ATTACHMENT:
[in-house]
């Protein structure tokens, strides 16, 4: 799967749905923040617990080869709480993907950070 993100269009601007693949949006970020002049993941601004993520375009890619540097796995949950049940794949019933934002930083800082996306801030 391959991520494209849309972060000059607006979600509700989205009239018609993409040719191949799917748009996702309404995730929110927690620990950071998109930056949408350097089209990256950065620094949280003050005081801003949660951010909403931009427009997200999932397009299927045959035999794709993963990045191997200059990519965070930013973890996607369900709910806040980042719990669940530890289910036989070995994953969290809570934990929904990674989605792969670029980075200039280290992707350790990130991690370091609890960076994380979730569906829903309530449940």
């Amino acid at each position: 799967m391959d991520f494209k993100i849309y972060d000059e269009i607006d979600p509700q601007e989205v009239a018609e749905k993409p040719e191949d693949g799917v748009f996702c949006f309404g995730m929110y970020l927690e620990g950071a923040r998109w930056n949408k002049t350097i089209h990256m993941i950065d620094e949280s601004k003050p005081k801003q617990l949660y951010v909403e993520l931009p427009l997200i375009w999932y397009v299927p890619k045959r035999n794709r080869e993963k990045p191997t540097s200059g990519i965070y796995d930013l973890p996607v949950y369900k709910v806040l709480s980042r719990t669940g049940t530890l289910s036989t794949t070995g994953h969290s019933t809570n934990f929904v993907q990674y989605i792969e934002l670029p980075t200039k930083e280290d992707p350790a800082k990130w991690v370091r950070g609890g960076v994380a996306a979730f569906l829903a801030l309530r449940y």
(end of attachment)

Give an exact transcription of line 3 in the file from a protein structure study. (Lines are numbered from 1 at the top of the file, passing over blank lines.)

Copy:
């Amino acid at each position: 799967m391959d991520f494209k993100i849309y972060d000059e269009i607006d979600p509700q601007e989205v009239a018609e749905k993409p040719e191949d693949g799917v748009f996702c949006f309404g995730m929110y970020l927690e620990g950071a923040r998109w930056n949408k002049t350097i089209h990256m993941i950065d620094e949280s601004k003050p005081k801003q617990l949660y951010v909403e993520l931009p427009l997200i375009w999932y397009v299927p890619k045959r035999n794709r080869e993963k990045p191997t540097s200059g990519i965070y796995d930013l973890p996607v949950y369900k709910v806040l709480s980042r719990t669940g049940t530890l289910s036989t794949t070995g994953h969290s019933t809570n934990f929904v993907q990674y989605i792969e934002l670029p980075t200039k930083e280290d992707p350790a800082k990130w991690v370091r950070g609890g960076v994380a996306a979730f569906l829903a801030l309530r449940y």